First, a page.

“One for sorrow, two for joy, three for letter”
This was the chant she learnt at school. Whenever she or her friends saw a crow that was totally black, this was the chant they said. It was unlucky to see just one. Sighting two crows would bring happiness and three you are sure to get a letter by post. Those were the days when letters came by mail and not e-mails. As a child, Sia believed in this chant with all her innocence. In those days, sorrow would mean getting caught by the teacher for reading a comic in class and joy would be finding a sweet in the lunch box. Simple joys and simple sorrows.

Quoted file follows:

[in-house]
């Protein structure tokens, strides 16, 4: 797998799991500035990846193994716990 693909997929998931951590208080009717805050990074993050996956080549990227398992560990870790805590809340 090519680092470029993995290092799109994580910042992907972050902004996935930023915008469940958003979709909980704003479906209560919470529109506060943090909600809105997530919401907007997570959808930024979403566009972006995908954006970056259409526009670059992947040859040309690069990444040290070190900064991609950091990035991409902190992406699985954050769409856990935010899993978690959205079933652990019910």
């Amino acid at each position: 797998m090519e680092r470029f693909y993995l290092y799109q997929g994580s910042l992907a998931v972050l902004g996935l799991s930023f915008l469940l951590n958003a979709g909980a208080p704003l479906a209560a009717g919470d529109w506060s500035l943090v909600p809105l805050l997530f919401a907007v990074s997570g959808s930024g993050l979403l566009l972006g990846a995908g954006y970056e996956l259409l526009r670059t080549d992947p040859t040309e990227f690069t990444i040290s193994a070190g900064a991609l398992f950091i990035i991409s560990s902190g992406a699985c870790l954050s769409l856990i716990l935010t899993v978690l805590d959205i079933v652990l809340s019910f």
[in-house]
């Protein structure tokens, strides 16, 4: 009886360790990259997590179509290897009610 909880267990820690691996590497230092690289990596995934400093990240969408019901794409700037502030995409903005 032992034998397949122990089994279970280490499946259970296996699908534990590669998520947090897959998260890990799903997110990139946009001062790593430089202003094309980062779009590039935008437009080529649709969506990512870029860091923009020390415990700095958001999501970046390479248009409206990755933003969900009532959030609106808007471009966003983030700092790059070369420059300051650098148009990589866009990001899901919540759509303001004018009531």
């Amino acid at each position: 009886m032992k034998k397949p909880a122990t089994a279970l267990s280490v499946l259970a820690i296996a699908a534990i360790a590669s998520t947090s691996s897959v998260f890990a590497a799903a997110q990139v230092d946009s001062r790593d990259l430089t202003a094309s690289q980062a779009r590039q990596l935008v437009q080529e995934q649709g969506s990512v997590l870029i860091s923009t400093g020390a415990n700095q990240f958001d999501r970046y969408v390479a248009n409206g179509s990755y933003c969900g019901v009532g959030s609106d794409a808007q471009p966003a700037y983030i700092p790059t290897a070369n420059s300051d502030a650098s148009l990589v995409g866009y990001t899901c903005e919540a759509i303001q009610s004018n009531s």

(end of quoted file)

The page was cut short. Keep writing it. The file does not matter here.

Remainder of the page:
And then she grew up. The joys and sorrows too changed definitions.
Today after all these years, Sia saw this totally black crow sitting on a tree outside her window and the childhood chant came back to memory.
She did not need that single crow to tell her that sorrow was on its way to find her. Sorrow was her constant companion now. Her husband, for whom she cut herself off from everyone, had vanished without a trace, leaving her alone to sort out the mess he made.
Sia looked for two more crows, because she wanted to hope for that letter that was not coming.